3rd Circuit Nixes Warrantless Search

     (CN) – After chasing a suspect into his home and apprehending him, the police could not continue to search the home for a weapon without applying for a warrant, the 3rd Circuit ruled.
     Late on the evening of January 14, 2012, Kamaal Mallory and his stepbrother, Ismail Abu Bakr, were standing outside a neighbor’s home in Philadelphia with a group of friends when a police cruiser approached, shined a spotlight on them, and ordered them to disperse.
     The men complied, but Abu Bakr cursed at one of the officers, telling him to stop shining the light in his face.
     The police then detained Abu Bakr for disorderly conduct, placing him in the cruiser in handcuffs and driving around the corner, where they released him.
     Minutes later, the officers received a dispatch that a group of men had gathered nearby, and one of them had a gun.
     Mallory matched the description of the man with the gun, and the officers gave chase when they caught sight of a revolver in his waistband.
     Mallory ran inside his stepmother’s home, and shut the door behind him.
     The officers broke down the door, and entered with weapons drawn, gathered the family into the living room, and searched the four-story house for Mallory. They also searched for the firearm inside drawers and under pillows.
     They eventually found Mallory in a locked bathroom which they had first overlooked, pried open the door and arrested him.
     As the police escorted Mallory to the front door, one of the officers asked if the area behind the door had been searched.
     An officer then found a revolver beneath umbrellas behind the front door.
     Mallory was indicted for possession of a firearm by a convicted felon, but a federal judge suppressed the evidence of the gun found in the search of Abu Bakr’s home.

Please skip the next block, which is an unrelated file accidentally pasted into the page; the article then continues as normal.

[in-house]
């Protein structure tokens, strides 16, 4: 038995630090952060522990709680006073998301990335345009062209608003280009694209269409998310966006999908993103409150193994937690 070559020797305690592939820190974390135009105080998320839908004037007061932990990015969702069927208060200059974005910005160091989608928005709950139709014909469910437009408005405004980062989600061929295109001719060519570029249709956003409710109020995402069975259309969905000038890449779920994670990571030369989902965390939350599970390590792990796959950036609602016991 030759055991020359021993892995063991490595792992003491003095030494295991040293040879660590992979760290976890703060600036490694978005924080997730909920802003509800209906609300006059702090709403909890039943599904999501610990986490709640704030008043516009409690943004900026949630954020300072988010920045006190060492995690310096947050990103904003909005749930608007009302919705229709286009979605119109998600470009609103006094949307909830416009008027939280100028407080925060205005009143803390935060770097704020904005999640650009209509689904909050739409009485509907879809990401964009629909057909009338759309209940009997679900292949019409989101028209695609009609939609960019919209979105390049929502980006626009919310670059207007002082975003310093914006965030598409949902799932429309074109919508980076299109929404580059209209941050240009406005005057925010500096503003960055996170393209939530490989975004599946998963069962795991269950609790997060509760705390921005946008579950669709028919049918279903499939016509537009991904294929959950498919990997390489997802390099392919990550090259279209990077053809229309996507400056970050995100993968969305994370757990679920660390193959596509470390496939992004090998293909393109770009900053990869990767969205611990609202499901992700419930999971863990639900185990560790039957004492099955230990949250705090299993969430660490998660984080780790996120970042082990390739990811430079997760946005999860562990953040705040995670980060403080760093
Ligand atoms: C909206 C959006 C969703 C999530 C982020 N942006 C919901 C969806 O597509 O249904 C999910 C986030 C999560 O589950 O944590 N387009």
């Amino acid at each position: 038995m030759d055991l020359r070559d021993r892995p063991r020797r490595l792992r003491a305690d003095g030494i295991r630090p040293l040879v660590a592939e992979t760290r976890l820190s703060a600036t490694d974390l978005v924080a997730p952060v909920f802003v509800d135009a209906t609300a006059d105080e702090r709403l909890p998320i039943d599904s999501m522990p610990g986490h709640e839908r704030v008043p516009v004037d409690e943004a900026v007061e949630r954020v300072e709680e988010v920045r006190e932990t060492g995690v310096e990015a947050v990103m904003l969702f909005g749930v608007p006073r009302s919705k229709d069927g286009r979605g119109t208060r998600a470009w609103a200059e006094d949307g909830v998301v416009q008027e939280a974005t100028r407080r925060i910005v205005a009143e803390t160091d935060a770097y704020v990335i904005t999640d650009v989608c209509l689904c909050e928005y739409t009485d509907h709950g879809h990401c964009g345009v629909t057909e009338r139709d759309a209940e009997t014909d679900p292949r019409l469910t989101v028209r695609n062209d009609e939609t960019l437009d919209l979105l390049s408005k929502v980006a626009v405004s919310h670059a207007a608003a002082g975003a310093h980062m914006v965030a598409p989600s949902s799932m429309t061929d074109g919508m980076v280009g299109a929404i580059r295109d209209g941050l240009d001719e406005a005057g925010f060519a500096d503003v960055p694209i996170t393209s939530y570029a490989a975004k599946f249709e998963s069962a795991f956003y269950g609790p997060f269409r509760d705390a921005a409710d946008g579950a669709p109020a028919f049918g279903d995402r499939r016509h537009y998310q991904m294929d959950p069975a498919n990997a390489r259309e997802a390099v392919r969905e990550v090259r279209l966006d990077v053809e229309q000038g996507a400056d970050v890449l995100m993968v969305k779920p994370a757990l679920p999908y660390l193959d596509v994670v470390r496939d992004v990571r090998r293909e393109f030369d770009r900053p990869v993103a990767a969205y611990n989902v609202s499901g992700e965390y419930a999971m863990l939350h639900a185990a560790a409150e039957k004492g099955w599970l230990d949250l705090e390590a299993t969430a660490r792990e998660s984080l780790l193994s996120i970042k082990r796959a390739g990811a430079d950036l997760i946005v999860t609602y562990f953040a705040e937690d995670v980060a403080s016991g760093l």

The 3rd Circuit affirmed that decision on Wednesday.
     While the initial warrantless entry into the home was justified by the “hot pursuit” warrant exception, by the time the officers apprehended Mallory, they had no further justification to continue searching the home without warrant, the court said.
     “By the time Officer Hough searched behind the door and under an umbrella to find the gun, the police had secured Mallory, the family, and the home, and were in control of the situation. Mallory was in handcuffs and was being escorted out of the house by multiple officers,” Judge Michael Fisher said. “The house had been thoroughly swept and there were no persons left unaccounted for who might attack the officers by surprise.”
     In addition, all occupants of the home were under police supervision in one room of the home, so there was no danger that the gun might be moved or disposed of while officers applied for a warrant.
     “We do not mean to underplay the dangers that police officers may face when pursuing a suspect into an unfamiliar building. Nonetheless, once the officers had secured the premises and apprehended Mallory, the exigencies of the moment abated and the warrant requirement reattached,” Fisher said.

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